Did Films Reflect or Shape Gender Roles in the Second World War? Part 3

A crucial concern of the wartime discourse on gender was that of duty versus desire, explored in the melodramas and Brief Encounter. L. K. Gordon of Leicester wrote to the Leicester Evening Mail in 1943 stating that ‘the war had caused a search for pleasure among selfish people who neglect their first obligation – to their children…’[1] Women were required to be both workers and mothers: they were required to contribute to the war effort, but also symbolise the motherland their men were fighting for. Furthermore, women were not considered good citizens if they were seen to be neglecting family values, especially child-care, for the sake of their war-work. While soldiers serving abroad were issued with condoms by the War Office, female sexual morality was seen to be intrinsically linked with the calibre of their citizenship.

The disruption of war and the availability of contraception had allowed for an increase in casual sexual relations, as women separated from their husbands by the hostilities became more financially and sexually independent. As a result, the illegitimate birth-rate nearly doubled between 1940 and 1945 and between 1943 and 1945, one-third of illegitimate children in Birmingham were born to married women[2]. Women who prioritised their desires were castigated for being bad mothers and, therefore, bad citizens. Desire and its relationship to motherhood is explored in both Brief Encounter and the Gainsborough melodrama Madonna of the Seven Moons (screenplay by Roland Pertwee, dir. Arthur Crabtree, 1945). In the former, Laura returns home after agreeing to meet with Alec a second time to find that her son has been hit by a car and has mild concussion. In Madonna, the issue is played out through Phyllis Calvert’s character, who suffers from Multiple Personality Disorder. Maddalena is pious, quiet and sexually restrained, while the gypsy Rosanna is feisty and passionate. When Rosanna surfaces and disappears to Florence, Maddalena’s daughter, Angela, is put in danger when she attempts to find her. Without realising, the sexual and selfish Rosanna is a threat to her own daughter’s safety, as she is drugged and nearly raped by the gigolo, Sandro. Yet Rosanna also saves Angela’s life, stabbing Sandro because she believes him to be her own lover. These films do not reprimand the actions of Laura or Maddalena-Rosanna; the viewers are left to decide for themselves whether the car accident is coincidence or condemnation and, likewise, Rosanna is shown both endangering and saving Angela, while the timid Maddalena proves unable to connect with her at all.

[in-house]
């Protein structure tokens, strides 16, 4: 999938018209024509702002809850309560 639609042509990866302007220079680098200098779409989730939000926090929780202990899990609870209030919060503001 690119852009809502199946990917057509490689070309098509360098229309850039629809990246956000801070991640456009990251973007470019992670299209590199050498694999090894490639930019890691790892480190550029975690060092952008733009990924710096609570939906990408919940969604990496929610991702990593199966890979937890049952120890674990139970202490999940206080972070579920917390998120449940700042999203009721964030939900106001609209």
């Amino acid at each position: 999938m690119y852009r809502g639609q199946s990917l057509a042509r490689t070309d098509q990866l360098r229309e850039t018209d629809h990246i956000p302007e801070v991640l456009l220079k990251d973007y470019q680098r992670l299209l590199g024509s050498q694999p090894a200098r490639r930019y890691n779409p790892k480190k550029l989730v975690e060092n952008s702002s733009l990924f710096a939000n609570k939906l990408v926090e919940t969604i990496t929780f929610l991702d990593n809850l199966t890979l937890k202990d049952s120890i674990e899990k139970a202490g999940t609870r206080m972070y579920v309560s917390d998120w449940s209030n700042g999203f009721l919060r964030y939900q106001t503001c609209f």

Madonna Of The Seven Moons,

Madonna Of The Seven Moons, 1945

The rise in illegitimate births was accompanied by a soaring divorce rate. From 1943-45, seventy percent of divorce petitions were made on the grounds of adultery. Thus the relationship between lust and loyalty was a key questions raised by the romance films of World War Two. By setting Brief Encounter in the winter of 1938, Coward is arguably allowing his audience to explore adultery and moral choice without the added complexity of war. Not unlike the historical settings of some of the melodramas, the 1938 depicted in the film must have felt a lifetime ago for contemporary viewers, thus it would seem that both genres used “‘history’ as a country where only feelings reside, not socio-political conflicts” [3], encouraging audiences to actively engage with the discourse on duty and desire by removing contextual complications.